When Sir Henry and Dr. Watson, in the company of Dr. Mortimer, arrives at the estate, Baskerville Hall, they meet the butler and his mysterious wife as suspects, taking note of animal sounds and the Grimpen Mire, and also hear the news of the escape of Selden, a notorious criminal of the area, after he escapes from the Dartmoor Prison. It happens that during the night they hear the groaning of a woman but during the day, they meet the locals and try to find out the movements of the mysterious persons around the estate. Soon the Stapletons, the brother, and his so-called sister meet them.
The sister, Beryl warns Sir Henry about the threat to his life. Dr. Watson also hears howls and sounds and finds the moor highly threatening despite the calm and peaceful life of the Stapletons. Despite Dr. Watson’s suspicion about Barrymore, the butler, and warning from Beryl, the sister of Jack Stapleton, Sir Henry meets her and tries to woo her. On the other hand, Mortimer is hellbent on proving to Sir Henry that the threat to his life is imminent, proving it through the grumpy old man, his eloped daughter, and the Stapletons.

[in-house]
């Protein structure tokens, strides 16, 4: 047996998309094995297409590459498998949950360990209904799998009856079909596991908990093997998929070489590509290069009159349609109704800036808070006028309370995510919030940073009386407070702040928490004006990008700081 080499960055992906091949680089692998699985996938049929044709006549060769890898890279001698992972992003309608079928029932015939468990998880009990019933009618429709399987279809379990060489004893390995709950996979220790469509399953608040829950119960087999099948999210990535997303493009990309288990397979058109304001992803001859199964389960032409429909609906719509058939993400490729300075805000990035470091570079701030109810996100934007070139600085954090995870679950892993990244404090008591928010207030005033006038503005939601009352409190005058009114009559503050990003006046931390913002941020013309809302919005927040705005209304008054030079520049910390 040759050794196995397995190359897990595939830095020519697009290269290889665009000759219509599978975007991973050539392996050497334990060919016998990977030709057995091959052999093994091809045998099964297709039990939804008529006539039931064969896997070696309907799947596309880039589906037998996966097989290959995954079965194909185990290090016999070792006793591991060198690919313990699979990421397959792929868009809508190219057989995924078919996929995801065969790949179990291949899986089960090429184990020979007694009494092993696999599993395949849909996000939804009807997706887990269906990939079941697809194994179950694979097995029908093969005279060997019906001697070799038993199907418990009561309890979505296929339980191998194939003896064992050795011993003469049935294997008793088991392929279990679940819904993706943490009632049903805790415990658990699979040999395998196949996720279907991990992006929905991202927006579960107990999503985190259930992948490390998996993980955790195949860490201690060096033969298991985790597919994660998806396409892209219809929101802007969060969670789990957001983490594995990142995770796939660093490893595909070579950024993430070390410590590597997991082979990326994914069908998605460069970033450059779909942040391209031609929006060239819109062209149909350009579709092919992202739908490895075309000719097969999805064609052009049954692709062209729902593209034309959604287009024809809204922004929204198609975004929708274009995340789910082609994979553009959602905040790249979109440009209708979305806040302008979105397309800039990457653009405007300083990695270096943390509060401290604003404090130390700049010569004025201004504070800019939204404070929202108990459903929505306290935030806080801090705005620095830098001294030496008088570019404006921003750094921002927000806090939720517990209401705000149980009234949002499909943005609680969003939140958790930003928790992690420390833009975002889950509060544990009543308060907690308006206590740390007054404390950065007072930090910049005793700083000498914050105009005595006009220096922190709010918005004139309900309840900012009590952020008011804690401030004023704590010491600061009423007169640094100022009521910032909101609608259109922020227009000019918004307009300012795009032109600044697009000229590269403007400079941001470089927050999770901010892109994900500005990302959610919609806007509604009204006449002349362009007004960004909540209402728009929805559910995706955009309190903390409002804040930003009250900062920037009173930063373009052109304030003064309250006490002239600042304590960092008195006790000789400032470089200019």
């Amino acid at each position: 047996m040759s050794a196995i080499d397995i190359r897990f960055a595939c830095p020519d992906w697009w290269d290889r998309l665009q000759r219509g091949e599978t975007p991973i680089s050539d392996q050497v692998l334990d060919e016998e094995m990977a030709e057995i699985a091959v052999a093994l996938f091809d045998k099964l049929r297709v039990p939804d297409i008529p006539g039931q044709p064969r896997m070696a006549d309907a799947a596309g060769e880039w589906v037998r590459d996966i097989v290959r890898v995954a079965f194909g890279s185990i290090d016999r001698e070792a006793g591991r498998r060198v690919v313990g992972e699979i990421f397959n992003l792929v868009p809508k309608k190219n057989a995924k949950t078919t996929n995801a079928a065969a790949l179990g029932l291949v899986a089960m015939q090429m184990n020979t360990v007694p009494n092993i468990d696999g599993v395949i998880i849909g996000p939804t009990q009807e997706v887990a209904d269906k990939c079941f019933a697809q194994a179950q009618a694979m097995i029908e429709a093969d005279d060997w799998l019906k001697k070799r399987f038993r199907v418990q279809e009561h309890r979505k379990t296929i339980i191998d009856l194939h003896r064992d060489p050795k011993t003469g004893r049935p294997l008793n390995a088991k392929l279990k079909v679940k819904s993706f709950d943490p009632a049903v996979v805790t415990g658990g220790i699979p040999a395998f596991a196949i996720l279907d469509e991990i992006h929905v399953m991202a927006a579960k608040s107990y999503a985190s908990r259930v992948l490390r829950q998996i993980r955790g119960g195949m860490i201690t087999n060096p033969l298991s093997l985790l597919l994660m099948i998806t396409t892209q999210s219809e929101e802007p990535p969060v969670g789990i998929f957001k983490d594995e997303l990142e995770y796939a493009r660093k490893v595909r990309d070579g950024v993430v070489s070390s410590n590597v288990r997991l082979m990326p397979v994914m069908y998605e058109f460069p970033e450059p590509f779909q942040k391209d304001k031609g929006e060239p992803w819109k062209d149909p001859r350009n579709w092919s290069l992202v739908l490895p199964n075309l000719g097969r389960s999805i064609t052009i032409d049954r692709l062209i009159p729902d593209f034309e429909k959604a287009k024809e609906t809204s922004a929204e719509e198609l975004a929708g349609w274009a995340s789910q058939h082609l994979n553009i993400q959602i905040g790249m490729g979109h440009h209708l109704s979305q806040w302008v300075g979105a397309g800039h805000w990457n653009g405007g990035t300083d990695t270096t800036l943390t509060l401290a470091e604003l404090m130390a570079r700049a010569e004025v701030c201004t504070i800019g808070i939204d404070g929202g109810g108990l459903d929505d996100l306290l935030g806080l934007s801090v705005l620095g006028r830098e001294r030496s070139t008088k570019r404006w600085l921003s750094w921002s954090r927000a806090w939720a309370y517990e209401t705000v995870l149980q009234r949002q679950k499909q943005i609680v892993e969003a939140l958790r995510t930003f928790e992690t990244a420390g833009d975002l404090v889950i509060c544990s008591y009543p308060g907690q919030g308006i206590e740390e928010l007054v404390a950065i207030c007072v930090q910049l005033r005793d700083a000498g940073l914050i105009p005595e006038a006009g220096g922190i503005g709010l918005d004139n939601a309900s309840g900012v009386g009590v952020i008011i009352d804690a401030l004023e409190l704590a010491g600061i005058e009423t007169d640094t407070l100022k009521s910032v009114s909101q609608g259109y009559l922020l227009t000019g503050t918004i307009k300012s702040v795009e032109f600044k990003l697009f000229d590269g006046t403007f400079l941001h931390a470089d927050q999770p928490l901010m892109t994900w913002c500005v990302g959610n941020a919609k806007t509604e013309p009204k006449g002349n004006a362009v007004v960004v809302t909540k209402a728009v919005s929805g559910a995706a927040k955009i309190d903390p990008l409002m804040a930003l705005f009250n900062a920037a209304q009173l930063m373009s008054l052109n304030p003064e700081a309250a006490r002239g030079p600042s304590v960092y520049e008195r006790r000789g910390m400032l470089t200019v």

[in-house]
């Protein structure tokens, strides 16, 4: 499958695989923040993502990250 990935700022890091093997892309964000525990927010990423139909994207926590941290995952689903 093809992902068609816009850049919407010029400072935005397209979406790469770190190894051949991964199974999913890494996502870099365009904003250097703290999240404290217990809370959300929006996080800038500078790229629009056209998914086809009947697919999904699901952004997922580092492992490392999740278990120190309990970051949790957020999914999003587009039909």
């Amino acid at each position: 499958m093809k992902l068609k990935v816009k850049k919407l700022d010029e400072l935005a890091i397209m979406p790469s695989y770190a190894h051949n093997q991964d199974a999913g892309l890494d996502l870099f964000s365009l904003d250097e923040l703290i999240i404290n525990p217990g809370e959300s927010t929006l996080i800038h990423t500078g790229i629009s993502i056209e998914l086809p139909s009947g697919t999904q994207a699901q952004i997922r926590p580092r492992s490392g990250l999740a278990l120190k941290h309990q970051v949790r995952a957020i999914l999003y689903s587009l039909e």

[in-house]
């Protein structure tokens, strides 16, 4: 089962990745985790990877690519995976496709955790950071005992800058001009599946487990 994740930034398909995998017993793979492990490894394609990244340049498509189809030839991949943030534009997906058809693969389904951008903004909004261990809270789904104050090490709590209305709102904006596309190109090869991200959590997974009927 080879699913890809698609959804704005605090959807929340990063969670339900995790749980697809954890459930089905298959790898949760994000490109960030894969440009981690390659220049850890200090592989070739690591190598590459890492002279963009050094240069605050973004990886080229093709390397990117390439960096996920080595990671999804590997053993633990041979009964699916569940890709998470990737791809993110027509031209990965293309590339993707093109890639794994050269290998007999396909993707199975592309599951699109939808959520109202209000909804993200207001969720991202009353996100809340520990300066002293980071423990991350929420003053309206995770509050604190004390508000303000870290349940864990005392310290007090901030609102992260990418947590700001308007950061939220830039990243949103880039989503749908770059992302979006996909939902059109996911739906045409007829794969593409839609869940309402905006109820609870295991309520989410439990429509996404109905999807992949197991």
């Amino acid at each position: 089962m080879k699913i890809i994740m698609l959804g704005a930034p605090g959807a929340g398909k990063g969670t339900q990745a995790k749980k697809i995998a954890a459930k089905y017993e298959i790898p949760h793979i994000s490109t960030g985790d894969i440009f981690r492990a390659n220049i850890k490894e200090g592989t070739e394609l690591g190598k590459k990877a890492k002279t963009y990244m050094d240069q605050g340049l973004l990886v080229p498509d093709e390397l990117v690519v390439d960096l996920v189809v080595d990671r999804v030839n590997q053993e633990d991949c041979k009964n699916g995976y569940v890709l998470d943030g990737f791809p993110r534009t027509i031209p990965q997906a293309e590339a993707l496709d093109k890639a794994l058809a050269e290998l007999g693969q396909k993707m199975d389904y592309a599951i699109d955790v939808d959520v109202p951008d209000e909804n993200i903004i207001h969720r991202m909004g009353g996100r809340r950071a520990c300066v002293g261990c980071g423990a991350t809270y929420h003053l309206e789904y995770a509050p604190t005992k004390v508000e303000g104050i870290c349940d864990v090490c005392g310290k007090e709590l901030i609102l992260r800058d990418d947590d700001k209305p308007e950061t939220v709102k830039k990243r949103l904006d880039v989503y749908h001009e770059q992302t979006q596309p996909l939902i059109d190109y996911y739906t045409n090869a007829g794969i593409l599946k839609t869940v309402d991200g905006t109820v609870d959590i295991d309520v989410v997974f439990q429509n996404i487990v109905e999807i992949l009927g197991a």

In the midst of this drama, Holmes, too, is hiding on the moor, taking his time to investigate the mystery. He discloses this mystery to Dr. Watson to make a final decision about the arrest of the culprit. He also states that the Stapletons are not brother and sister, but husband and wife, having a real hound and have taken Laura in the loop to kill Sir Charles to make his death seem like a result of the legend haunting the family mansion in the past. Holmes also discovered Jack to be the relative of the Baskervilles who is trying to lay a claim on the manor later after the death or escape of Sir Henry.
After taking stock of things, the trio makes a plan to arrest Jack and assault his home. They send Sir Henry before assaulting to arrest him but the immediate fog disrupts their plan after which Jack flees the house. Inspector Lestrade from Scotland Yard also reaches after which they kill the attacking hound, while Jack gets killed while crossing the mire.
Major Themes in The Hound of the Baskervilles